Looking for caves? Explore the lava tube caves in Gifford Pinchot National Forest. Ape Caves were formed thousands of years ago by molten lava flows. Here you can explore two tubes, so give yourself plenty of time to investigate. The Cheese Caves are located in Gifford National Forest close to Trout Lake. These lava tubes were once used as natural refrigeration by the Guler Cheese Company. Today you can descend a ladder into the tube and see remnants of their cheese storage.
Explore the forest trails and view the landscape surrounding Mt. St Helens National Volcanic Monument. See how nature has reclaimed the volcanic destruction created less than fifty years ago. The “Winds of Change” trail is an easy paved path and gives you a close up look at how green the landscape has become after being buried in ash.
Visit Maryhill State Park. This 99-acre park sits on the Columbia River and is the perfect spot for water sports during the summer months. Paddle boarding, windsurfing and swimming are popular here. Hiking and biking are also popular here.
The local area has several wineries and microbreweries open to visitors. Walking Man Brewery is located in downtown Stevenson. This popular alehouse has an expansive outdoor patio…the perfect spot to relax after a long day outdoors. Backwoods Brewing is located just a few miles away in Carson, WA. This rustic alehouse features a great amber ale year around. They also offer a Stout, and IPA, a Wheat beer and a number of fruit beers. The offerings change based on season.
Washington and Oregon are known for producing fine wines. AniChe Cellars, Cor Cellars and Domaine Poullion all produce red and white wines. These are artisan wine producers, each unique and worth a visit.
There are several locally owned eateries in Stevenson worth a stop. Big River Grill is a typical American Road House. Stop by for American fare and craft brews in a casual atmosphere. In town you can find a variety of foods from tacos to pizza, burgers to grilled fresh salmon.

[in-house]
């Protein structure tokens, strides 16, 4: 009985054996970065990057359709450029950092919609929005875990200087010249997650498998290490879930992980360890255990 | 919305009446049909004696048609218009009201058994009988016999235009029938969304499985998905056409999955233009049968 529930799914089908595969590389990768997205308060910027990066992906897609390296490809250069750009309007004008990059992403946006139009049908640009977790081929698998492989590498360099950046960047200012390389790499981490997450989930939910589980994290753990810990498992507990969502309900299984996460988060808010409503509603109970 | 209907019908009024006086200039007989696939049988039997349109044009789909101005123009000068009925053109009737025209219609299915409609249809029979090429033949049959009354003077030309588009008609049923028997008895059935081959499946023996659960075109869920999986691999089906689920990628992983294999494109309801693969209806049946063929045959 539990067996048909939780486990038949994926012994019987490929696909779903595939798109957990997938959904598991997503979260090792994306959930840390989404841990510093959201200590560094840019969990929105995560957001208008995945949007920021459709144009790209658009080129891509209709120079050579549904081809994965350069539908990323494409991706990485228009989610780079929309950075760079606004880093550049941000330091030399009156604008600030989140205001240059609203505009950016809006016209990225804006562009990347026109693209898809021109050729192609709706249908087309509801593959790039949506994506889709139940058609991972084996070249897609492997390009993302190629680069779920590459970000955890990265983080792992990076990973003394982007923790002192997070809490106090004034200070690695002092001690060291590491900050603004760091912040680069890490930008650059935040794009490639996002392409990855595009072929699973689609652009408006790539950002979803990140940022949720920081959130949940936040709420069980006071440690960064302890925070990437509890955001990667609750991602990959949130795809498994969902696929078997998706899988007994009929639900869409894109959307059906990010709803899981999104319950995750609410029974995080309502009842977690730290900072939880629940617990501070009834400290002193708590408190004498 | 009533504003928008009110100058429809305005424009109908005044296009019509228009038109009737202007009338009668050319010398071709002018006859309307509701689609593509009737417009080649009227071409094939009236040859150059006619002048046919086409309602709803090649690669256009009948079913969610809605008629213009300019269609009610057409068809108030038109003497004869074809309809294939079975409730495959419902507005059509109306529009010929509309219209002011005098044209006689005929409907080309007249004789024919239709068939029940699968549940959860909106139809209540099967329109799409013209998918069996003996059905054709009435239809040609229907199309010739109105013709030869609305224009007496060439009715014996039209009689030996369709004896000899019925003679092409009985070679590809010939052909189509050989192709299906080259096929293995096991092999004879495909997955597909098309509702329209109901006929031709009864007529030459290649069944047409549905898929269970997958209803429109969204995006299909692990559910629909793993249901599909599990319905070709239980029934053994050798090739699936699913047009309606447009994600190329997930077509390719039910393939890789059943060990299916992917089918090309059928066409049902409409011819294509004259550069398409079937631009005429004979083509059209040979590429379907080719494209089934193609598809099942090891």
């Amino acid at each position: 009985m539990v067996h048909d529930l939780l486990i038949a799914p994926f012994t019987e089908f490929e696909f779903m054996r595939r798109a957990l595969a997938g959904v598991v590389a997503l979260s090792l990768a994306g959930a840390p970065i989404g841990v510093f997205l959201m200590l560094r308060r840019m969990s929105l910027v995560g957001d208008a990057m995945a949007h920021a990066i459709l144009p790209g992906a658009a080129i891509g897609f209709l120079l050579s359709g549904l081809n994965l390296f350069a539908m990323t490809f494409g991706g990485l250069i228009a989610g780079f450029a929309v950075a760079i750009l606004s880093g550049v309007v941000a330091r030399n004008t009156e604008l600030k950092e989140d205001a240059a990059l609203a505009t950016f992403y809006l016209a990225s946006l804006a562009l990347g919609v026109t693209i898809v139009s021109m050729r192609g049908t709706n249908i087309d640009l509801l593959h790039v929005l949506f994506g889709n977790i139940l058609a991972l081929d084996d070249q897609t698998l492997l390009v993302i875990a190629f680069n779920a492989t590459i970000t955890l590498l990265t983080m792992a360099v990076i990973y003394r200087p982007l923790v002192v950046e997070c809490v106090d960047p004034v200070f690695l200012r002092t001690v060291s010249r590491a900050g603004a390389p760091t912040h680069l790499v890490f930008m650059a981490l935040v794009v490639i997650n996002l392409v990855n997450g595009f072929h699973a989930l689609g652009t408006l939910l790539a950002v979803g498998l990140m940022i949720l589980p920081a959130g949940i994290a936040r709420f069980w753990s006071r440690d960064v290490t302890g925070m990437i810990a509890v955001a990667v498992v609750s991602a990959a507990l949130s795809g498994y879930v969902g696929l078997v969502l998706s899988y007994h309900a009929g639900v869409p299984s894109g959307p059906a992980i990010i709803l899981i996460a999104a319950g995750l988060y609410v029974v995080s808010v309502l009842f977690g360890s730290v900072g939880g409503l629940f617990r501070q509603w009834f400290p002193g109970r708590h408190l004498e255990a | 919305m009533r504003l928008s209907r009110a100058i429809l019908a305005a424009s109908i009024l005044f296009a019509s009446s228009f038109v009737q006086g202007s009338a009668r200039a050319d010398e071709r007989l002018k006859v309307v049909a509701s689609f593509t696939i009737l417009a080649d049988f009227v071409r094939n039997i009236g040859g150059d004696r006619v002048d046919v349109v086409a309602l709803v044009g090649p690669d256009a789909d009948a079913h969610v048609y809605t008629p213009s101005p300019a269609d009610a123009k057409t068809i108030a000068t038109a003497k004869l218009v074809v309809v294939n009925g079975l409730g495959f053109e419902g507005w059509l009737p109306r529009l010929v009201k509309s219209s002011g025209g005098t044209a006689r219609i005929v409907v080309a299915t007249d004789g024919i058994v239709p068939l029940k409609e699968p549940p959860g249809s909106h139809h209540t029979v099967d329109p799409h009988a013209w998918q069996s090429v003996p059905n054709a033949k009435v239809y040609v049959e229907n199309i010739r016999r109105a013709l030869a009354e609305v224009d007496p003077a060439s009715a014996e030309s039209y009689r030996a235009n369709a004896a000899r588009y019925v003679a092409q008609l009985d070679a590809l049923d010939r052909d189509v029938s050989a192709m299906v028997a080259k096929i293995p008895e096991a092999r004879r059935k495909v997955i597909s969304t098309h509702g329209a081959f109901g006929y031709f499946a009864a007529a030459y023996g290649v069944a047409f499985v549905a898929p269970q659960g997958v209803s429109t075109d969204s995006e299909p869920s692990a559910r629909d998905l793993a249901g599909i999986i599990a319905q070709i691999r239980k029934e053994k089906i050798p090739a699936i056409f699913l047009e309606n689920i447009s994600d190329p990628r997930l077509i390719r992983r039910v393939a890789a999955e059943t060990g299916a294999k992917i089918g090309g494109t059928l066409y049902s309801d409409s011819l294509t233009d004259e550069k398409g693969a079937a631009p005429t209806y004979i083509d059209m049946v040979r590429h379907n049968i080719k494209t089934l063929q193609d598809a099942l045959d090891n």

Featured Places to Stay in Stevenson
Tacoma, located just 25 miles south of Seattle is home to the world-class glass artist, Dale Chihuly and The Museum of Glass. Visit two of Tacoma’s popular neighborhoods. the Procter District with it’s shops and restaurants and the Theater District, home to three popular theaters.
Tacoma Washington, the third largest city in Washington State is 25 miles south of Seattle and 25 miles northeast of Olympia. As a mid-sized urban city, Tacoma offers a wide variety of activities for visitors.
Tacoma is a lively college town. The city includes four notable institutions of higher education. The University of Washington Tacoma, Pacific Lutheran University, Evergreen State College Tacoma Campus and The University of Puget Sound.
The Joint Base Lewis-McChord is only 9 miles south west of Tacoma.This base is a combination of the McChord Air Force Base and the US Army Base Fort Lewis. It has more than 45, 000 service members and civilian workers.
In keeping with the “green lifestyle” in the Evergreen state, take advantage of Tacoma’s public transit options. Travel the city via the Tacoma Link Light Rail or via the Pierce County bus service.
The weather in Tacoma is mild with summer daytime high temperatures in the mid 70s and nighttime lows in the mid 50s. Winter daily highs average in the mid 50’s and lows close to 40 degrees. Although Tacoma receives an average of 39 inches of rainfall a year, during the summer months the average rainfall is less than 1 inch per month.
Tacoma is only a short 30-minute drive from Seattle Tacoma International Airport. Downtown Seattle is easily accessible by rail from Tacoma.
Tacoma is home to world-class glass artist Dale Chihuly. The Museum of Glass, built in 2002, is dedicated to glass as art. Set on the Thea Foss Waterway, the museum is connected to downtown Tacoma by the Bridge of Glass. This 500 ft. long walkway contains three permanent installations by Dale Chihuly.
Other museums include a working waterfront Maritime Museum, the Tacoma Art Museum and the Washington State History Museum. Finally, America’s Car Museum located next to the Tacoma Dome houses an extensive car collection created by the Lemay family.
Tacoma’s rich history in the arts is reflected in its charming neighborhoods. Visit the shops and restaurants in the family friendly Proctor District. Next visit theTheater District, home to three theaters historic theaters, The Rialto, The Pantages and Theater Square.
Enjoy the great outdoors at Point Defiance Park. The park encompasses over 760 acres and includes Point Defiance Zoo & Aquarium and the Fort Nisqually History Museum. From the park view Commencement Bay and the twin span Tacoma Narrows Bridge.
On a clear day, look to the southeast and see Mt. Rainier. At over 14,000 ft. it is the highest peak in the Cascade Range and is a great day trip from Tacoma.